This week in Springfield: At the Outland Ballroom, 326 South Ave., playing Saturday will be the Dark Alleys, Ghost Dance and My Wasted Life, starting at 10 p.m. On Aug. 12 will be Winovino and The Results.
At Remington's, 1655 W. Republic Road, on Friday will be an adaptation of C.S. Lewis's "The Lion, The Witch and the Wardrobe" for the stage.
The 16th annual Rag Doll Reunion and Craft Show will run from 10 a.m. to 4 p.m. Saturday at the Foster Auditorium at Cox Medical Center South on S. National.
At the Wilson's Creek National Battlefield, 6424 W. Farm Road 182 near Republic, commemoration of the 148th anniversary of the Civil War battle will be held Friday through Sunday. Living history programs and free sessions on tracing Civil War ancestors are planned.
At the Stained Glass Theatre, 1996 W. Evangel in Ozark, running for its fourth weekend is Ron Boutwell's "From the Mountain Top," continuing through Aug. 22.
This week in northwest Ark.: The 116th annual Gravette Day will be held Saturday, 6 a.m. to midnight, at Kindley City Park in Gravette. Events include a classic car show, motorcycle charity poker-run, vendors and rides, Hendren Aviation skydivers and a chili/salsa cook-off.
The 11th annual Grape Festival will be held through Saturday in the center of Tontitown, on Highway 412 West.
Near Ozark, the Mulberry Mountain Music Harvest Festival runs Aug. 12 to 15. Performers will include the Ozark Mountain Daredevils, the Nitty Gritty Dirt Band, Umphrey's McGee, the Avett Brothers, Railroad Earth, Squirrel Nut Zippers and many more bands for more than 65 performances on three stages. Mulberry Mountain is southeast of Fayetteville, 16 miles north of Ozark, on Highway 23 off the Pig Trail National Scenic Byway. Information is available at 866-667-1919.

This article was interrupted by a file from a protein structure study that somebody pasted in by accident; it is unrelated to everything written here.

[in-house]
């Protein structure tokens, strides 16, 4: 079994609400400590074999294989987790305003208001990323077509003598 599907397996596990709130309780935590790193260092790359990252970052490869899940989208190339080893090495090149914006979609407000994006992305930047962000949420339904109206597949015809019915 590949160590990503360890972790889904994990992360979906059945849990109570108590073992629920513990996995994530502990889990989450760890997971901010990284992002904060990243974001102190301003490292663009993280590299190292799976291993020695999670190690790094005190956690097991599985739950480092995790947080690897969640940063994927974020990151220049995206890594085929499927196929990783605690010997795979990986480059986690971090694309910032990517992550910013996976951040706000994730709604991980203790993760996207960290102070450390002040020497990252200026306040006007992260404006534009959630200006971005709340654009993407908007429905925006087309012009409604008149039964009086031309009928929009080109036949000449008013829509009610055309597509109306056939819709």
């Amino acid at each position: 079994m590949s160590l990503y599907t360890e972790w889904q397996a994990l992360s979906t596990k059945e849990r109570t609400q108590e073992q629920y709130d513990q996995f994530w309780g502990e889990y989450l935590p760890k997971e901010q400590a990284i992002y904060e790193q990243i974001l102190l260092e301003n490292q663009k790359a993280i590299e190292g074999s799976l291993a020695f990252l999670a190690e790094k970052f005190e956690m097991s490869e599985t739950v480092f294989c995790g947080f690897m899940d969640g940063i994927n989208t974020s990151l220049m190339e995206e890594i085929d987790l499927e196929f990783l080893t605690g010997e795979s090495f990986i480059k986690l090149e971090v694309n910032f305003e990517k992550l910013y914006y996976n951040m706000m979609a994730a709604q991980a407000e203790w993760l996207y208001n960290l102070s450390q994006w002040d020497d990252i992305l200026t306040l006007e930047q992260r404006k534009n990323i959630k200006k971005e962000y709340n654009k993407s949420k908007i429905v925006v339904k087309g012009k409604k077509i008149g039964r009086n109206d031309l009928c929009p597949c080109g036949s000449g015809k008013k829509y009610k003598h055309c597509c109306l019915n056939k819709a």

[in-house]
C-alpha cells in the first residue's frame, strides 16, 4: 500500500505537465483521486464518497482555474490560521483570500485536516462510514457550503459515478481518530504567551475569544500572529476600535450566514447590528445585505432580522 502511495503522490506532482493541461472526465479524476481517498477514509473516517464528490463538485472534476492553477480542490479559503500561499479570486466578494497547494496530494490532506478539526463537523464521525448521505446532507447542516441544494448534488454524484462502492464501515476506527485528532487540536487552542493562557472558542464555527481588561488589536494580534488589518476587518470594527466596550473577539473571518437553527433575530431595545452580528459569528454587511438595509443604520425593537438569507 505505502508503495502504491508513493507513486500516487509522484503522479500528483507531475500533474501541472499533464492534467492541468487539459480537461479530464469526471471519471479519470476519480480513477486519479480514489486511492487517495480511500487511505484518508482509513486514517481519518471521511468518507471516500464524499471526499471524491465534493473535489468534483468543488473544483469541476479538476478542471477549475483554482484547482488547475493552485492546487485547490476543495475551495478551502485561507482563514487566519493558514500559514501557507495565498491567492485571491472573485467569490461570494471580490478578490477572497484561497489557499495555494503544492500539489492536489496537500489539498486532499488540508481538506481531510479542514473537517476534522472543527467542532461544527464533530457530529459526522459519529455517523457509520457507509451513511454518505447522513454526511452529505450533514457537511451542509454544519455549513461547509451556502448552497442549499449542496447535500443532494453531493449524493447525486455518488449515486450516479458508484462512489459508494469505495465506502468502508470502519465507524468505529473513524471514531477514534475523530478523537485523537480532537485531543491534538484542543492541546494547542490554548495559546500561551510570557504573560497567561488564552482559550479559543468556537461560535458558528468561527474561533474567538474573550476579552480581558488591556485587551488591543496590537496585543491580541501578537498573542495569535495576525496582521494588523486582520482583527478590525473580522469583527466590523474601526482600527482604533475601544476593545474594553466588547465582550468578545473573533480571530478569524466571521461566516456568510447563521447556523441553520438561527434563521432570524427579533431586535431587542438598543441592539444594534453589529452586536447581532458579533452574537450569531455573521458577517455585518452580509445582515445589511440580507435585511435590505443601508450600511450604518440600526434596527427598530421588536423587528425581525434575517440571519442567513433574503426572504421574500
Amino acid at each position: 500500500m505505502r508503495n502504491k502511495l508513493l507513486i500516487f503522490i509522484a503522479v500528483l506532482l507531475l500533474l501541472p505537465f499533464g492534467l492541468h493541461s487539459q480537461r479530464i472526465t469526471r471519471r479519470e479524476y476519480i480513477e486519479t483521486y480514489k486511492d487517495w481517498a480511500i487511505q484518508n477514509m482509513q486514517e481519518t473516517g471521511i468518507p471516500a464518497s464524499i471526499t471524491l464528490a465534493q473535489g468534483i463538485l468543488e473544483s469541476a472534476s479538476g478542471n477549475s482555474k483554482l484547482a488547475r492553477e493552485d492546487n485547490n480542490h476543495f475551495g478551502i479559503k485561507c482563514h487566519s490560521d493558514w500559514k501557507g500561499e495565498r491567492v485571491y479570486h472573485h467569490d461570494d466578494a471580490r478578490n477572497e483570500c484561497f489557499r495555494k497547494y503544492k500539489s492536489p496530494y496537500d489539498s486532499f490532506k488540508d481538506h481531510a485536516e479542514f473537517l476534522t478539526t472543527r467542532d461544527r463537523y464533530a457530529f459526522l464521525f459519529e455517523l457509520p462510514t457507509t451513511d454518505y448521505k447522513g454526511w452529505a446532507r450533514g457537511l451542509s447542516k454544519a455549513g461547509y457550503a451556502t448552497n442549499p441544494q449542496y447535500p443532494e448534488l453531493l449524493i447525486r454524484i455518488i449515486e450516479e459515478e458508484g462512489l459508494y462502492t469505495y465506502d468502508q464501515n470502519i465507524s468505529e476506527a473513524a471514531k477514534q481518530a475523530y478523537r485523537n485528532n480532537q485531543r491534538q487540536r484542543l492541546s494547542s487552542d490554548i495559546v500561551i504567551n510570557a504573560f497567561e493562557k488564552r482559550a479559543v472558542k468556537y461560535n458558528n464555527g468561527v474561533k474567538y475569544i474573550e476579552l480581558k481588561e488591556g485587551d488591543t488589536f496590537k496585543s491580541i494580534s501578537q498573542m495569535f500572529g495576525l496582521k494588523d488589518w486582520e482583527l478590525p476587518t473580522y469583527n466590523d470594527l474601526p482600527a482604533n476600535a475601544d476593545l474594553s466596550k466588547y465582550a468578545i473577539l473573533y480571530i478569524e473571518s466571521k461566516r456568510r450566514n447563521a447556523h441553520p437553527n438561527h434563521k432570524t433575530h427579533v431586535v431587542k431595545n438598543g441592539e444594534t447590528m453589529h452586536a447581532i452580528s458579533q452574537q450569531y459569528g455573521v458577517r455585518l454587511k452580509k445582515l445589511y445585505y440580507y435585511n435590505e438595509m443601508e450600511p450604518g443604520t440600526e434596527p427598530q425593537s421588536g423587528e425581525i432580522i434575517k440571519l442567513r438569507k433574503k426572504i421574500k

Running Aug. 13 to 15 will be the 38th annual Northwest Arkansas Bluegrass Festival, four miles north of Harrison on Highway 65.
Comedian Bill Engvall will perform at the Walton Arts Center, 495 Dickson St. in Fayetteville, on Saturday, with shows at 4 and 8 p.m.
Tickets start at $40.50.
A production of Shakespeare's "Much Ado About Nothing" is offered at 7 p.m. on Sunday at the Botanical Garden of the Ozarks, 4703 N. Crossover Road in Fayetteville. Tickets are $5.
This week at George's Majestic Lounge, 519 W. Dickson in Fayetteville, bands playing include Drive By Truckers, Hill Country Revue and Charliehorse on Friday; Thanks for Nothing on Saturday; Pope County Bootleggers on Sunday; Fnomenon, Lucio, Ceephor, Grotesk and the Subhuman on Aug. 12; and Hot Shot Karate and Stars Go Dim on Aug. 13.
The 15th annual Regional Art Exhibition runs through Saturday at the Arts Center of the Ozarks, 214 South Main in Springdale.
Meredith Willson's "The Music Man" is running through Sunday at the Rogers Little Theater, 116 S. 2nd St. Tickets can be ordered at 479-631-8988.
In Eureka Springs, through Sunday will be Summer Diversity Weekend. Activities are planned throughout the town, including costume parties and the annual "Rocky Horror Picture Show" party and costume contest.
This week in Joplin: On Sunday, Music in the Park features Shades of Blue, a blues-rock band, at 6 p.m. at the Landreth Park Amphitheater. The concert is free. Those attending should bring lawn chairs.
Also on Sunday, Heartland Opera Theatre presents "A Time of Enchantment" at 2:30 p.m. at Corley Auditorium at Missouri Southern State University. Local artists include Dyanne Lile, Kayleen Seidl, Lucas Tarrant, Loria Harrington, Lendi Stirewalt, Christopher Layton, Erin Phipps, Sam Green and Jennifer Youngs in opera and musical theatre selections. Tickets are $25.
This week at the Downstream Casino, west of Joplin, Foreigner will play on Sunday. The regular entertainment venue will include Oreo Blue on Friday and Saturday, the Rich McCready Band on Saturday, Rick Cook and Seminot on Aug. 12.